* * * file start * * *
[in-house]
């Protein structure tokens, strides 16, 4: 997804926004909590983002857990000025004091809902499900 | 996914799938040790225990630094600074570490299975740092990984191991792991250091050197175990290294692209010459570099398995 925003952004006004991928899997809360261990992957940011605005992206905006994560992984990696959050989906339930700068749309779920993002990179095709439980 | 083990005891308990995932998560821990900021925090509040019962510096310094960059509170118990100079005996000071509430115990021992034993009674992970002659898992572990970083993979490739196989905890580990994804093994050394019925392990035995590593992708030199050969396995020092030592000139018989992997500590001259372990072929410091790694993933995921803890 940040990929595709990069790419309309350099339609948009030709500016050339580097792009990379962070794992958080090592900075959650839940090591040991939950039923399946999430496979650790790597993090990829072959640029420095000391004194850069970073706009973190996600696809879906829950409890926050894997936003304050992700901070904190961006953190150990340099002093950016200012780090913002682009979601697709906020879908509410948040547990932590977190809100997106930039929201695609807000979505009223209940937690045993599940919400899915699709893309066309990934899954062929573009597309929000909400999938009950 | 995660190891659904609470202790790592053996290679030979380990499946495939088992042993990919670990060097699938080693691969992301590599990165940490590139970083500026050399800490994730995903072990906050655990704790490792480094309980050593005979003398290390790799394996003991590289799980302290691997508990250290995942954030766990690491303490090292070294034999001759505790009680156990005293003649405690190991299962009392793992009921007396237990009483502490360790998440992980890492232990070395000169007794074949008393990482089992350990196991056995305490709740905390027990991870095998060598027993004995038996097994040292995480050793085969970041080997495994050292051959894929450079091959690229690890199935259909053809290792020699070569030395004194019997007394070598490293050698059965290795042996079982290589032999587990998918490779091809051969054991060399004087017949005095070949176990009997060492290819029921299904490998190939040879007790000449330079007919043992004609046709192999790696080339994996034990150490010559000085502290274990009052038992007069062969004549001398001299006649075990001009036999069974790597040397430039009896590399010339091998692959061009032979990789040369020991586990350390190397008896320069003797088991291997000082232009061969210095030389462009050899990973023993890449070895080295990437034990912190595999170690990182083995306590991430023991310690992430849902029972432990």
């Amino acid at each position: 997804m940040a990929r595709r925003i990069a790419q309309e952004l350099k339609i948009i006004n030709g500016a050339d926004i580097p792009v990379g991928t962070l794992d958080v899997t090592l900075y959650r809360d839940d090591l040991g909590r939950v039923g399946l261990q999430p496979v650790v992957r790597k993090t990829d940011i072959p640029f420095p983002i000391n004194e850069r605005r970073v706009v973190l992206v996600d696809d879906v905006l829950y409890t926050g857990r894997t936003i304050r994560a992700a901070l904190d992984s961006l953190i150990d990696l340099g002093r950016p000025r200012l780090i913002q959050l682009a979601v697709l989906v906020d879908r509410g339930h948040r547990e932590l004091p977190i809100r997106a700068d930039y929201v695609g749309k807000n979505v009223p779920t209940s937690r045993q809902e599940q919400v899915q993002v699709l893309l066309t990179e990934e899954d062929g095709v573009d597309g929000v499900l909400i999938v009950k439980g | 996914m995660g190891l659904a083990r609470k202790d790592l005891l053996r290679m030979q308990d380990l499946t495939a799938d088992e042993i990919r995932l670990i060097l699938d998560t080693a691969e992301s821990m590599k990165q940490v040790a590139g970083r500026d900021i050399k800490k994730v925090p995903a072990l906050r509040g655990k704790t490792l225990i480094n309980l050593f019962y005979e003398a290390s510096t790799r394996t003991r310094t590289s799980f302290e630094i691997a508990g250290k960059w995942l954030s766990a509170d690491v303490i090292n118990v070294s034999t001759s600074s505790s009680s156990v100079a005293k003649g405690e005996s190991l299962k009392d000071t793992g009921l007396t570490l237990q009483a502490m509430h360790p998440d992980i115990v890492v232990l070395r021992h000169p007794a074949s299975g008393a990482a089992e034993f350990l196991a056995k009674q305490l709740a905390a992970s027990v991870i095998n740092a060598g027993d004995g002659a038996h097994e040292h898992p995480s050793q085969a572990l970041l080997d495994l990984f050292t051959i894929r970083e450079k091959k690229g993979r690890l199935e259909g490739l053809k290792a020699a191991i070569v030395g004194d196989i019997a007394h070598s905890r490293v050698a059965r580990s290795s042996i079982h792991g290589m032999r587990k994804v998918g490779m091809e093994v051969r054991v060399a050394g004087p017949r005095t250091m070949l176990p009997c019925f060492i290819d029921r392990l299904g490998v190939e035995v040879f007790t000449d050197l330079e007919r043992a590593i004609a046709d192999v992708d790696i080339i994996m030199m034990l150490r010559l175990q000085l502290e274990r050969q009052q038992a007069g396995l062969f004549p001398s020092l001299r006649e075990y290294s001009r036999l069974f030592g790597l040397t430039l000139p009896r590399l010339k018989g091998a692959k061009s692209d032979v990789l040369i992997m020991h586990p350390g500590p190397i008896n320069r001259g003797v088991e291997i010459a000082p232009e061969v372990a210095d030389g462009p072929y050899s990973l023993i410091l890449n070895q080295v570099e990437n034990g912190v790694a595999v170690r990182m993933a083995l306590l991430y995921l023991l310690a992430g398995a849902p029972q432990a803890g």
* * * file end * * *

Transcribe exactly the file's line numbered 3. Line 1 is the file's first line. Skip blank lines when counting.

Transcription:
């Amino acid at each position: 997804m940040a990929r595709r925003i990069a790419q309309e952004l350099k339609i948009i006004n030709g500016a050339d926004i580097p792009v990379g991928t962070l794992d958080v899997t090592l900075y959650r809360d839940d090591l040991g909590r939950v039923g399946l261990q999430p496979v650790v992957r790597k993090t990829d940011i072959p640029f420095p983002i000391n004194e850069r605005r970073v706009v973190l992206v996600d696809d879906v905006l829950y409890t926050g857990r894997t936003i304050r994560a992700a901070l904190d992984s961006l953190i150990d990696l340099g002093r950016p000025r200012l780090i913002q959050l682009a979601v697709l989906v906020d879908r509410g339930h948040r547990e932590l004091p977190i809100r997106a700068d930039y929201v695609g749309k807000n979505v009223p779920t209940s937690r045993q809902e599940q919400v899915q993002v699709l893309l066309t990179e990934e899954d062929g095709v573009d597309g929000v499900l909400i999938v009950k439980g | 996914m995660g190891l659904a083990r609470k202790d790592l005891l053996r290679m030979q308990d380990l499946t495939a799938d088992e042993i990919r995932l670990i060097l699938d998560t080693a691969e992301s821990m590599k990165q940490v040790a590139g970083r500026d900021i050399k800490k994730v925090p995903a072990l906050r509040g655990k704790t490792l225990i480094n309980l050593f019962y005979e003398a290390s510096t790799r394996t003991r310094t590289s799980f302290e630094i691997a508990g250290k960059w995942l954030s766990a509170d690491v303490i090292n118990v070294s034999t001759s600074s505790s009680s156990v100079a005293k003649g405690e005996s190991l299962k009392d000071t793992g009921l007396t570490l237990q009483a502490m509430h360790p998440d992980i115990v890492v232990l070395r021992h000169p007794a074949s299975g008393a990482a089992e034993f350990l196991a056995k009674q305490l709740a905390a992970s027990v991870i095998n740092a060598g027993d004995g002659a038996h097994e040292h898992p995480s050793q085969a572990l970041l080997d495994l990984f050292t051959i894929r970083e450079k091959k690229g993979r690890l199935e259909g490739l053809k290792a020699a191991i070569v030395g004194d196989i019997a007394h070598s905890r490293v050698a059965r580990s290795s042996i079982h792991g290589m032999r587990k994804v998918g490779m091809e093994v051969r054991v060399a050394g004087p017949r005095t250091m070949l176990p009997c019925f060492i290819d029921r392990l299904g490998v190939e035995v040879f007790t000449d050197l330079e007919r043992a590593i004609a046709d192999v992708d790696i080339i994996m030199m034990l150490r010559l175990q000085l502290e274990r050969q009052q038992a007069g396995l062969f004549p001398s020092l001299r006649e075990y290294s001009r036999l069974f030592g790597l040397t430039l000139p009896r590399l010339k018989g091998a692959k061009s692209d032979v990789l040369i992997m020991h586990p350390g500590p190397i008896n320069r001259g003797v088991e291997i010459a000082p232009e061969v372990a210095d030389g462009p072929y050899s990973l023993i410091l890449n070895q080295v570099e990437n034990g912190v790694a595999v170690r990182m993933a083995l306590l991430y995921l023991l310690a992430g398995a849902p029972q432990a803890g």